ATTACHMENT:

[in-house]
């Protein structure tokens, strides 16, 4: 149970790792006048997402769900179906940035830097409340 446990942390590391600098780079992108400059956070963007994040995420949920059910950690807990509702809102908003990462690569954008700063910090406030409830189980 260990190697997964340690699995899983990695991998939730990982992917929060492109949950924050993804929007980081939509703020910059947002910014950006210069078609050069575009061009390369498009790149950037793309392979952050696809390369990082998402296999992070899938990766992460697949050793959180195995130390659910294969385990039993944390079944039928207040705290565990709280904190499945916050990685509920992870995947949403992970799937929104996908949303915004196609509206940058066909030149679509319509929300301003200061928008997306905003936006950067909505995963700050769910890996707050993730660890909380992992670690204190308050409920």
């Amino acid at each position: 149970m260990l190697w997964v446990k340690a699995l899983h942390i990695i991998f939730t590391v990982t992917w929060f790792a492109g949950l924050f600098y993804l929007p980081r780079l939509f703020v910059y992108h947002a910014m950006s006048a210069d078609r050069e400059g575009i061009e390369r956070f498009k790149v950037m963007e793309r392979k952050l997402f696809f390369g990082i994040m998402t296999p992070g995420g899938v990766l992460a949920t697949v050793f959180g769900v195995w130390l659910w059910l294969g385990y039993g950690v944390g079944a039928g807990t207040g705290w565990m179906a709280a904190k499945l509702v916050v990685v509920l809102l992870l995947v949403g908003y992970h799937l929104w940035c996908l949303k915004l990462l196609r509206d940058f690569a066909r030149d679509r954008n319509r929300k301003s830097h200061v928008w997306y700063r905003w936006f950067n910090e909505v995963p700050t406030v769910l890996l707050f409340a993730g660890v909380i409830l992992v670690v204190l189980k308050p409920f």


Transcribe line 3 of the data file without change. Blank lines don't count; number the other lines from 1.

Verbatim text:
């Amino acid at each position: 149970m260990l190697w997964v446990k340690a699995l899983h942390i990695i991998f939730t590391v990982t992917w929060f790792a492109g949950l924050f600098y993804l929007p980081r780079l939509f703020v910059y992108h947002a910014m950006s006048a210069d078609r050069e400059g575009i061009e390369r956070f498009k790149v950037m963007e793309r392979k952050l997402f696809f390369g990082i994040m998402t296999p992070g995420g899938v990766l992460a949920t697949v050793f959180g769900v195995w130390l659910w059910l294969g385990y039993g950690v944390g079944a039928g807990t207040g705290w565990m179906a709280a904190k499945l509702v916050v990685v509920l809102l992870l995947v949403g908003y992970h799937l929104w940035c996908l949303k915004l990462l196609r509206d940058f690569a066909r030149d679509r954008n319509r929300k301003s830097h200061v928008w997306y700063r905003w936006f950067n910090e909505v995963p700050t406030v769910l890996l707050f409340a993730g660890v909380i409830l992992v670690v204190l189980k308050p409920f």